ConocoPhillips’ 1Q2021 profit marked its first amid the coronavirus pandemic and reflected both a recovery in global oil demand and a winter surge in domestic natural gas prices.
The Houston-based energy giant in the first quarter also closed its $9.7 billion acquisition of Concho Resources Inc., forming a Permian Basin powerhouse that will rival the output of the biggest players in the Lower 48’s most productive oilfield.
“The first quarter was a momentous one for ConocoPhillips,” said CEO Ryan Lance.
The world’s largest independent said the average price of its crude and natural gas liquids during the first quarter was $45.36/bbl, 17% higher than the $38.81 boe realized in the year earlier quarter. This reflected stronger oil prices and Winter Storm Uri’s impacts on gas realizations.
Crude prices recovered ground in the second half of 2020 and continued mounting in the first quarter. Brent and West Texas Intermediate prices in April hovered around their respective high levels since mid-2019. While crude’s continued recovery remains uncertain, given ongoing virus outbreaks in heavily populated countries such as India that could hamper demand, major producers largely expect demand strength in the second half of 2021 as vaccination programs expand globally.
In its latest Weekly Petroleum Status Report, the U.S. Energy Information Administration (EIA) said domestic demand increased nearly 9% week/week. Over the last four-week period, total petroleum demand averaged 19.7 million b/d, up by 36% from the same period last year, and motor gasoline consumption averaged 8.9 million b/d, up by 68% from the year-earlier period.
Separately, the Organization of the Petroleum Exporting Countries and its allies, aka OPEC-plus, have begun to increase output this month with plans to add more than 2 million b/d into the market by July amid mounting expectations for global economic growth and a corresponding jump in oil demand.
ConocoPhillips said its total output in the first quarter, excluding war-torn Libya, was 1.49 million boe/d compared with 1.28 million boe/d in a year earlier. The company expects 2Q2021 production, excluding Libya, to be 1.50-1.54 million boe/d, driven in part by expected seasonal increases in demand as summer weather looms. Full-year output is expected to average 1.50 million boe/d.
Uri, meanwhile, delivered an Arctic blast to Texas in February, temporarily crippling the energy sector there and propelling natural gas prices. The storm, however, also curbed output. ConocoPhillips said Uri cost it about 50,000 boe/d of oil and gas production in mid-February, primarily from wells in the Permian and the Eagle Ford Shale in Texas.
In the Lower 48, production averaged 715,000 boe/d, including 405,000 boe/d from the Permian, 187,000 boe/d from the Eagle Ford and 86,000 boe/d from the Bakken Shale.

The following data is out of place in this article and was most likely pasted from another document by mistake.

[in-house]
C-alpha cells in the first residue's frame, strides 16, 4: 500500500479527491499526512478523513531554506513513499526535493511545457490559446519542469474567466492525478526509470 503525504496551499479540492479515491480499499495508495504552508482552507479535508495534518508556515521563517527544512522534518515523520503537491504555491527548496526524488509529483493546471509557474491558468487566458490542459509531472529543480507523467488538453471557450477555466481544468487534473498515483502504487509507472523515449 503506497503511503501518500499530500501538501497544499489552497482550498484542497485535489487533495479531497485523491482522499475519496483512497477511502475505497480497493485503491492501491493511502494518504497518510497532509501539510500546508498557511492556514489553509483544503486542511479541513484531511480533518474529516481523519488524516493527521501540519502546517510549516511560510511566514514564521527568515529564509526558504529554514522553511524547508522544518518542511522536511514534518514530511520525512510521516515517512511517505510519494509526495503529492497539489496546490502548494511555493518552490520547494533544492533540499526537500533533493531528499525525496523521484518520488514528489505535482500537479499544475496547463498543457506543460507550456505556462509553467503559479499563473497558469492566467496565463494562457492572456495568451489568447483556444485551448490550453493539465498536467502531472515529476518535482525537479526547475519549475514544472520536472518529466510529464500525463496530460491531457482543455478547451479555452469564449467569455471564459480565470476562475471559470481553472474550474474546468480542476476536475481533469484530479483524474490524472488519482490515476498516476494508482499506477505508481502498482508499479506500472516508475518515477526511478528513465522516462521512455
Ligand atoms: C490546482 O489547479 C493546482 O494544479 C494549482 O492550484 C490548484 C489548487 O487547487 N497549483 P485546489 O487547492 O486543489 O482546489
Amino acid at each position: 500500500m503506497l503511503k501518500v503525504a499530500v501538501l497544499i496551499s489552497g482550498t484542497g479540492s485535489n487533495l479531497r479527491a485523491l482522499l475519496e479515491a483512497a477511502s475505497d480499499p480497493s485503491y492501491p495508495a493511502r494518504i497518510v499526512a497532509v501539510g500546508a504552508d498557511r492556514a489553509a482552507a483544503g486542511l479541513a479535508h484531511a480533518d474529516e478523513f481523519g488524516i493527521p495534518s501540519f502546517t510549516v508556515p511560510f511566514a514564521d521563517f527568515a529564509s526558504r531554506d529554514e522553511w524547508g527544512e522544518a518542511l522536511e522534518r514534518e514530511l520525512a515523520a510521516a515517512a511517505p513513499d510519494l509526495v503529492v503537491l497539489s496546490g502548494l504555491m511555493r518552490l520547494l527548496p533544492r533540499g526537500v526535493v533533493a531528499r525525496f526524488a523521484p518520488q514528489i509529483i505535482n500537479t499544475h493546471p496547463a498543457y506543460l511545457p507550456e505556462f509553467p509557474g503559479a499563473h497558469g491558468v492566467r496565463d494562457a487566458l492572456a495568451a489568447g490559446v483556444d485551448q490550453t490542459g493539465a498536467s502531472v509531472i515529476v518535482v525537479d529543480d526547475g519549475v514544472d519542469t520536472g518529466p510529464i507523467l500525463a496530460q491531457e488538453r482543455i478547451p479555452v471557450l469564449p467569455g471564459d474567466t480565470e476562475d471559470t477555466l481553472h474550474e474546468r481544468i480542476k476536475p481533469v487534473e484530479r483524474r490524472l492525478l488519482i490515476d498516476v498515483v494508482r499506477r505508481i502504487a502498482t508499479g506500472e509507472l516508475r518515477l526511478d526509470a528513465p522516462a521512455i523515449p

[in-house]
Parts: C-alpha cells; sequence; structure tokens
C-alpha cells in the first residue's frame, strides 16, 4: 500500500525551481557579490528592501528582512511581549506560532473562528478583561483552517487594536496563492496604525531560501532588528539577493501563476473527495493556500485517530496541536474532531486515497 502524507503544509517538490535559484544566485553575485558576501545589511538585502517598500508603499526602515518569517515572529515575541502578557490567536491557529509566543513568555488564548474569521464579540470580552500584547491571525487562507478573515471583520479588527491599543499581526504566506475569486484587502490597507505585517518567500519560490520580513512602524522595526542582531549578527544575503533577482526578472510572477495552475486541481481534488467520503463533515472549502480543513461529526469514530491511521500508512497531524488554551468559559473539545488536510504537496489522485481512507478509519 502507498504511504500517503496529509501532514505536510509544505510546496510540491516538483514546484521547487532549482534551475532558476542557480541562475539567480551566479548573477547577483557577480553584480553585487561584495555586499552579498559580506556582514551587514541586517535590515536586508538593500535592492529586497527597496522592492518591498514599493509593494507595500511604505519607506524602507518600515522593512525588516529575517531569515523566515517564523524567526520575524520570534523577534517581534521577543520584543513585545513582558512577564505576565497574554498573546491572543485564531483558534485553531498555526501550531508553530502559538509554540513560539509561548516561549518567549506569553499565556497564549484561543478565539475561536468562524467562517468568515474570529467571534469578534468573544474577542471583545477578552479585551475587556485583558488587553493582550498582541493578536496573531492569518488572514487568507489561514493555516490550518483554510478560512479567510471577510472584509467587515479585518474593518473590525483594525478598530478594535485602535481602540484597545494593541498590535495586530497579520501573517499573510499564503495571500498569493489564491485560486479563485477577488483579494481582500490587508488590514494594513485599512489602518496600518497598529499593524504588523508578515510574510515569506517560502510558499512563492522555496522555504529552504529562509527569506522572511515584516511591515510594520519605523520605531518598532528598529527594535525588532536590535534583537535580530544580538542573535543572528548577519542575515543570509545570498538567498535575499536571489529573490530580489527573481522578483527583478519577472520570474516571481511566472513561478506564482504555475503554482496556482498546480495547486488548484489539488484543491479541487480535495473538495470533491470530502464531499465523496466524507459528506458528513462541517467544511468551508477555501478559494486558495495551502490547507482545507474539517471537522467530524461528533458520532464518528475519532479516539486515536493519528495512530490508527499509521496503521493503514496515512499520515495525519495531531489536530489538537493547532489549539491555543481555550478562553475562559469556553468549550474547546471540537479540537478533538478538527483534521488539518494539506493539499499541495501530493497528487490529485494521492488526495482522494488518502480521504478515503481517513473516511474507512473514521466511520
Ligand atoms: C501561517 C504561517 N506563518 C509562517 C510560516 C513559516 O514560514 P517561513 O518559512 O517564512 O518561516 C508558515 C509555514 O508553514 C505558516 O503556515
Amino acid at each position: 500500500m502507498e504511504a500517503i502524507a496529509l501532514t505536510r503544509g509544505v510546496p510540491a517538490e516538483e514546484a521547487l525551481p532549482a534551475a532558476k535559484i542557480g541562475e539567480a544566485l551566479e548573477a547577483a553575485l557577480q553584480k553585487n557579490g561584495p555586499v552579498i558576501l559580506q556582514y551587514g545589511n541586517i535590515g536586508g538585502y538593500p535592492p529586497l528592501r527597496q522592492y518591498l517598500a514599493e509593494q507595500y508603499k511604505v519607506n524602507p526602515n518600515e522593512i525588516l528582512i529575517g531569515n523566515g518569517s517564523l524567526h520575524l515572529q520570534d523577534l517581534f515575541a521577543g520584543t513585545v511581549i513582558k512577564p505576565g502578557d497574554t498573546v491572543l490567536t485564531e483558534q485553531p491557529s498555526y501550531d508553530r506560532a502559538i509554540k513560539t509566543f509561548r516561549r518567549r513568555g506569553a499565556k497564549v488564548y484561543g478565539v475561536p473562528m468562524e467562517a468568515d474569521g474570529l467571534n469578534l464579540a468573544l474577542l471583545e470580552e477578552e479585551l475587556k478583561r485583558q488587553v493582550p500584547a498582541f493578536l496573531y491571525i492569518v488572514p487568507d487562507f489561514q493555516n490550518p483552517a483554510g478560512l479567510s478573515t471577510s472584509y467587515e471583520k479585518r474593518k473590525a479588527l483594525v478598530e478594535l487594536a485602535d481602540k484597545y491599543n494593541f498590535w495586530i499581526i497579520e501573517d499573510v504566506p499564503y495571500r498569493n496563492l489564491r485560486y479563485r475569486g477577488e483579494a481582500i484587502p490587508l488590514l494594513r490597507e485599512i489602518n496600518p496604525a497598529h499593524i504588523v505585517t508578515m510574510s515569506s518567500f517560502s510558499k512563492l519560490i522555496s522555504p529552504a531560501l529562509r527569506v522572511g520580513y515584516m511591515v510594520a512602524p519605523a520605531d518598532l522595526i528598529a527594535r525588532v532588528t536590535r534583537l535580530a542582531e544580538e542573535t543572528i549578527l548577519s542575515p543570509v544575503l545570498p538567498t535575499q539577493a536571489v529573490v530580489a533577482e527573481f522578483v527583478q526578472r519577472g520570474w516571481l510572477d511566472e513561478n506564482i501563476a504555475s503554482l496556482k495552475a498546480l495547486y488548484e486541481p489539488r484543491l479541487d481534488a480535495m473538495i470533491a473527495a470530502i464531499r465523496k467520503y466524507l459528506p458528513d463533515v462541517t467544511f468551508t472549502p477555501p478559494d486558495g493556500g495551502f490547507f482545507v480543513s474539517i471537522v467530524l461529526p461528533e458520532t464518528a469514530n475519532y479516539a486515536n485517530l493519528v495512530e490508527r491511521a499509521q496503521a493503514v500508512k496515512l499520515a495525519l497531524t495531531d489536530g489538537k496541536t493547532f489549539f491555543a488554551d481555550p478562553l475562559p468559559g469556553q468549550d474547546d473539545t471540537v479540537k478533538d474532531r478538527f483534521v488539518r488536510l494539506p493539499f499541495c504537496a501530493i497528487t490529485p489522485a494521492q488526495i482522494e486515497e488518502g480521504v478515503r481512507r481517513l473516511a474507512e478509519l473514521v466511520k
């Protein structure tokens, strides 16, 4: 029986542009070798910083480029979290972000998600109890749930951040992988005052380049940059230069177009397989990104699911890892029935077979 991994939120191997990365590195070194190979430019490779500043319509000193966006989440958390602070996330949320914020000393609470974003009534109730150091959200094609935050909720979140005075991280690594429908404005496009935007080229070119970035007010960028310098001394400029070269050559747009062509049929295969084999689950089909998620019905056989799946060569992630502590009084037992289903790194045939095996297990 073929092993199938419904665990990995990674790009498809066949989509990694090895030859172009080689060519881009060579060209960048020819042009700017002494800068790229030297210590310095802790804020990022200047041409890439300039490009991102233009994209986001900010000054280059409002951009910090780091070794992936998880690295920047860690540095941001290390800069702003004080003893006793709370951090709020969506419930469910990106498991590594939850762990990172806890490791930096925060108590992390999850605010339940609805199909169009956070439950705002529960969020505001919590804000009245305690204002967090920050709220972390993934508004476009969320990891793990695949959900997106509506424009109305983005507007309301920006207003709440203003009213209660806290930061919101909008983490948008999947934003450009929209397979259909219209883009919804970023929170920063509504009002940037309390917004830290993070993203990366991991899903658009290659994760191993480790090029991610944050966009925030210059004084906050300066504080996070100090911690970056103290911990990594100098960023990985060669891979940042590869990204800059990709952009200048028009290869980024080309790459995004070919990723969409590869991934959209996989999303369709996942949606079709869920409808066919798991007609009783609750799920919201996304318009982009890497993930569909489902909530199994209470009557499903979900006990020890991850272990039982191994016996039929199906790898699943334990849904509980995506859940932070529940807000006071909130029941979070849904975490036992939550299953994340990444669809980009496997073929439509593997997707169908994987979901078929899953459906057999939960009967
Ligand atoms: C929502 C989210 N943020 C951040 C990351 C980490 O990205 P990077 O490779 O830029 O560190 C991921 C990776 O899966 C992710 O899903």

The figures in the Permian will surely climb in coming quarters with the integration of Concho, a Permian pure-play. Concho was the fifth-largest producer by volume in the massive field. The combination makes ConocoPhillips one of the dominant players in the Permian, alongside the likes of Chevron Corp., ExxonMobil and Occidental Petroleum Corp.
With the acquisition, ConocoPhillips’ net acreage in the Permian increases fourfold to 700,000 net acres. Pro forma production potential with Concho is estimated at more than 1.5 million boe/d. The deal is projected to generate $500 million in cost and capital savings by 2022 and prove accretive to earnings and free cash flow.
“We’re only a short time into the Concho integration, but we’re already seeing the previously announced synergies materialize, and we expect to yield additional benefits as our integration progresses,” Lance said during a call with analysts Tuesday. “Our entire workforce is on a mission to emerge from last year’s extreme sector volatility…as the strongest competitor in our business.”
ConocoPhillips followed several other energy majors with a strong first quarter earnings report and expectations for upticks in production. The company said it started the second quarter with 15 drilling rigs — 11 in the Permian and four in the Eagle Ford.
Since last summer, producers have brought back online nearly 200 rigs that had been idled earlier in 2020 because of the pandemic, Baker Hughes Co. data show. The U.S. rig count finished April at a combined 440 oil and gas rigs.
Also on Tuesday, ConocoPhillips said it would pay down its gross debt by $5 billion over the next five years – roughly one-fourth of its current debt level.
The company also plans to sell its Cenovus Energy Inc. shares by the end of 2022. ConocoPhillips owns about 10% of the Calgary producer’s common shares, which have increased about 30% since the start of the year to top $8.00.
ConocoPhillips plans to use the proceeds to fund ongoing share buybacks. The company resumed its share repurchase program earlier this year, buying back $400 million of its stock during the first quarter.
The company said cash from operations of $2.1 billion exceeded capital expenditures (capex) and investments of $1.2 billion, generating free cash flow of $900 million in 1Q2021.
Full-year capex is estimated at $5.5 billion. Lance said on the call that 1Q2021 capex was “artificially low” because of Uri’s impacts in the Lower 48.
ConocoPhillips reported 1Q2021 net income of $982 million (75 cents/share), compared with a loss of $1.7 billion (minus $1.60) a year earlier. Revenue climbed to $2.1 billion from $1.6 billion in 1Q2020.
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